Sunday, January 19, 2020
Liberty Ballroom O, ML 4 (Marriott Marquis Washington DC)
* noted as presenting author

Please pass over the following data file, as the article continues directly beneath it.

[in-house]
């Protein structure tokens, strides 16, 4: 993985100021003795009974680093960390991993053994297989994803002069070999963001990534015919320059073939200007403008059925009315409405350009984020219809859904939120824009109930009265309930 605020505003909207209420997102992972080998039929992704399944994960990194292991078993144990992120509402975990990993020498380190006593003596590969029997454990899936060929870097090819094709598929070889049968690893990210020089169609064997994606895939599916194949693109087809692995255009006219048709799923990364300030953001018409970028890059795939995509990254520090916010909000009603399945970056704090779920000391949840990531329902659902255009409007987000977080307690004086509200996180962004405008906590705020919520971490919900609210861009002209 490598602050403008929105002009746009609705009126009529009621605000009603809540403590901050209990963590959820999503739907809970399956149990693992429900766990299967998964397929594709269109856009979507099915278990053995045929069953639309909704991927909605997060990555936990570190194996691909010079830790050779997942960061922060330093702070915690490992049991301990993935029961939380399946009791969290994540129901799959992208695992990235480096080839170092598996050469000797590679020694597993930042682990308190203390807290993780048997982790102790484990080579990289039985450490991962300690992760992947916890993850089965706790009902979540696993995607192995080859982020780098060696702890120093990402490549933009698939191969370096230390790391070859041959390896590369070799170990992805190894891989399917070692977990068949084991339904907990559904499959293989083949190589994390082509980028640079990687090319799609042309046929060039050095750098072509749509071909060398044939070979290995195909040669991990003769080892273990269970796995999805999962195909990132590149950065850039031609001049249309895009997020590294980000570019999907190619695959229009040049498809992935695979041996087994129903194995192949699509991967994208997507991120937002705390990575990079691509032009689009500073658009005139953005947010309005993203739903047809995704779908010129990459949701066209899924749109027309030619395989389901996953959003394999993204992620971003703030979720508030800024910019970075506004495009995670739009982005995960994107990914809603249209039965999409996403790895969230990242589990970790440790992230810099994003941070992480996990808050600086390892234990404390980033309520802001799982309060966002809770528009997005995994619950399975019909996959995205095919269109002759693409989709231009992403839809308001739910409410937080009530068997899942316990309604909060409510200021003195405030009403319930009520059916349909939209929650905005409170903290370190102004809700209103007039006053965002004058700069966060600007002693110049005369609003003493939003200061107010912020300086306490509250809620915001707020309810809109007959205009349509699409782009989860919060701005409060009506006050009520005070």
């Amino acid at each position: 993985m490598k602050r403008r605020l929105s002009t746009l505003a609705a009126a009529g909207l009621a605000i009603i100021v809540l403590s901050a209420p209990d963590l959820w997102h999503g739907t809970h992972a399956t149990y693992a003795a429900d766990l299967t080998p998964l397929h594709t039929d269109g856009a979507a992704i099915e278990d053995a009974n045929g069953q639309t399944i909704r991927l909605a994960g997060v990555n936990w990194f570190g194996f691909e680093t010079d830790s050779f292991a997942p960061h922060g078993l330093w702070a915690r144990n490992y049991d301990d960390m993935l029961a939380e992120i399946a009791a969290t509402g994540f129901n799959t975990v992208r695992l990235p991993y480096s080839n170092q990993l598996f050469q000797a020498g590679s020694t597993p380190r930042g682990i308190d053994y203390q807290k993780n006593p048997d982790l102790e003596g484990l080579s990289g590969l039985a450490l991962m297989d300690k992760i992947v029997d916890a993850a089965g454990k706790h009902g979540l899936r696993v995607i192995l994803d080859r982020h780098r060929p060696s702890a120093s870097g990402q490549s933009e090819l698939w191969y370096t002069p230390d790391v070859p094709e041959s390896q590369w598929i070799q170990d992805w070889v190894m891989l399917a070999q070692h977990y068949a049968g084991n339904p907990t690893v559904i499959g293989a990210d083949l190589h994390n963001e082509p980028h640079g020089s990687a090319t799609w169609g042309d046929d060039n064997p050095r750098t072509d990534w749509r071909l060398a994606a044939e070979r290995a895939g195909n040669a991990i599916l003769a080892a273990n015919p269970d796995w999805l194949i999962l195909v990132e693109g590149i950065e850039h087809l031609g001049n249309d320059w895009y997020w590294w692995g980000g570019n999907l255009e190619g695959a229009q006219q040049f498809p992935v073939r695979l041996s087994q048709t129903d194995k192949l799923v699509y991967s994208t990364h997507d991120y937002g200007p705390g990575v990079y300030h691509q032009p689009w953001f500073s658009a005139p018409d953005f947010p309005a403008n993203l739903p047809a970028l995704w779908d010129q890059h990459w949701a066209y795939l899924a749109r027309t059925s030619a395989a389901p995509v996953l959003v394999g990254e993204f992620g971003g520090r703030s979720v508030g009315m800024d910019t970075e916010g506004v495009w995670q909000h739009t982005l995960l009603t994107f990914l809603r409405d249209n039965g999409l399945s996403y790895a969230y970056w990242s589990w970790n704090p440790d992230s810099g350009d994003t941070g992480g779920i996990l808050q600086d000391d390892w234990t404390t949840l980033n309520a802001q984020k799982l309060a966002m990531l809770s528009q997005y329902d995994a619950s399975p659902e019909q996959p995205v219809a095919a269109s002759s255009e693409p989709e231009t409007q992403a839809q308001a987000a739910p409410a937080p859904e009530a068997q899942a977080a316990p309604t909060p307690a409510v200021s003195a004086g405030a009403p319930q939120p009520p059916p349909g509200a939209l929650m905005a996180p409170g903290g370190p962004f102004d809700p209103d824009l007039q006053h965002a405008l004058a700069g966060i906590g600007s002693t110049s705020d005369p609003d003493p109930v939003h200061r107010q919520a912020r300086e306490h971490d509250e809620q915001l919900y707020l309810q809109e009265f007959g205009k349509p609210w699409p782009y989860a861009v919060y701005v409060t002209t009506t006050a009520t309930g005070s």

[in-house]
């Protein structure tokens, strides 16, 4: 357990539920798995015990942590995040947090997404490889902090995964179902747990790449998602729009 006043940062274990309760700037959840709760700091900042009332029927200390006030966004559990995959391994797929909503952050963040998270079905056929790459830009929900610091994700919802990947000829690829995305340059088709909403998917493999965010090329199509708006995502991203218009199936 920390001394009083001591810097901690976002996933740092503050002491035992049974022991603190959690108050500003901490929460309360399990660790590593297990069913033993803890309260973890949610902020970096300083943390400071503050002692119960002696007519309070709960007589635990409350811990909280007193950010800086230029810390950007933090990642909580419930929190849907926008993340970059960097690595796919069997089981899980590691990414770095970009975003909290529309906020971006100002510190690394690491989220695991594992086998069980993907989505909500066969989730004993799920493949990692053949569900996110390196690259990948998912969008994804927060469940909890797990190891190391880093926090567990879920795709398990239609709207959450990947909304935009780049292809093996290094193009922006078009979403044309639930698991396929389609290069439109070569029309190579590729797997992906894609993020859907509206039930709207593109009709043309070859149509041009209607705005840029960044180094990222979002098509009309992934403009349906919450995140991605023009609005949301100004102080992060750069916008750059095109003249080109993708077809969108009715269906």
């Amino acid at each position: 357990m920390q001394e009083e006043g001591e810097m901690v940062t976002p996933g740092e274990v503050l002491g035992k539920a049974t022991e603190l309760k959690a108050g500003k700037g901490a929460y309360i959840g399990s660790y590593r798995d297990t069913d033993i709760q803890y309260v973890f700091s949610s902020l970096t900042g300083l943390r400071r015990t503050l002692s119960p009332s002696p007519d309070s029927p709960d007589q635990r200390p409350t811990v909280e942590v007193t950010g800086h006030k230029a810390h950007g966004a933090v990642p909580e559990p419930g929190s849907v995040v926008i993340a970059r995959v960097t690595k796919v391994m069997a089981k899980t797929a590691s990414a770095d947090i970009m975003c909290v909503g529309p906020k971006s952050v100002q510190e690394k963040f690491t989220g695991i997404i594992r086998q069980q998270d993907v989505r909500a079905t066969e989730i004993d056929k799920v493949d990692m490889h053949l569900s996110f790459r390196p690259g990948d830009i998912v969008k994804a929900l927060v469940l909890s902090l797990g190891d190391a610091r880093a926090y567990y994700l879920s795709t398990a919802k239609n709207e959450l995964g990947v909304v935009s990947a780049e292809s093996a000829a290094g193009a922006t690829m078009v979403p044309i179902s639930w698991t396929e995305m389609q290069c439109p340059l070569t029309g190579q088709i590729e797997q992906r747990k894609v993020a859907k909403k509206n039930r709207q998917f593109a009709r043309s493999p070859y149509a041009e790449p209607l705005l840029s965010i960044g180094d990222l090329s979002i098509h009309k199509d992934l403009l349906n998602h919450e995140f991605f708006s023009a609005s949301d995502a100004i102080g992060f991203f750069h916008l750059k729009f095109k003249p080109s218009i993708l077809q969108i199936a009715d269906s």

Background: Opioid use among survivors of domestic violence (DV) is an escalating concern that significantly threatens the well-being of DV survivors and their families. Because of the increasing prevalence of opioid use and addiction among DV survivors, DV shelters are consequently faced with new challenges in working with opioid-using survivors. However, little is known about the challenges DV residential programs face when working with opioid-using survivors and the types of support needed in these agencies to better address opioid issues in service provision. The primary objectives of this study were to assess service providers’ perspectives about: (1) opioid abuse and experiences of overdose among DV survivors residing in DV shelters, and (2) the specific challenges that DV residential programs encounter when working with survivors using opioids. Methods: Data were gathered for this qualitative study through focus group discussions (N=7). Participants included a statewide, purposive sample of DV shelter staff members (N=55) from both rural and urban locations. A semi-structured interview guide was used to guide the focus groups Focus group discussions were audio-recorded and professionally transcribed. Four researchers analyzed the transcripts using coding and thematic development. Results: Three primary themes emerged: (a) barriers to providing optimal care to survivors with opioid addiction, (b) helpful approaches to successfully meeting survivor needs, and (c) staff member concerns about working with opioid-using survivors. Staff identified myriad barriers to providing optimal care to survivors, such as the inability to provide detox services, long waitlists or lack of capacity at substance abuse treatment centers, and insufficient resources (e.g. transportation, inadequate staffing, and lack of childcare). Staff identified that managing addiction concerns was a priority when providing services to survivors. Attending to opioid abuse issues left staff often unable to address the DV-related needs of a survivor (e.g. safety planning, psychoeducation, employment, etc.). Despite these challenges, staff identified helpful approaches for addressing opioid use in shelters. Harm reduction approaches, intentional and collaborative relationships with community agencies, team-based approaches, and behavior plans that incorporated client-centered goals were all perceived to be conducive strategies that facilitated improved service provision. Staff members also identified concerns about working with opioid-using survivors. Primary concerns included: inadequate training, insufficient resources, and their personal safety. Staff struggled to determine how to provide the best quality of care for survivors when the needs of opioid-using survivors conflicted with the needs of other survivors. Although staff wanted to provide autonomy to survivors to help empower them in the aftermath of DV, there was, sometimes, a perceived need to restrict certain behaviors or privileges such as access to prescription drugs in order to protect survivors. Conclusions/Implications. Results illuminate opioid abuse and overdose experiences among DV survivors in shelters and the specific struggles staff encounter while addressing this issue. The severity of opioid use in shelters is interfering with service providers’ ability to address DV-related issues. These findings will contribute towards research on opioid use among DV survivors and the development of program recommendations on addressing the burden of opioid use among DV survivors accessing residential services.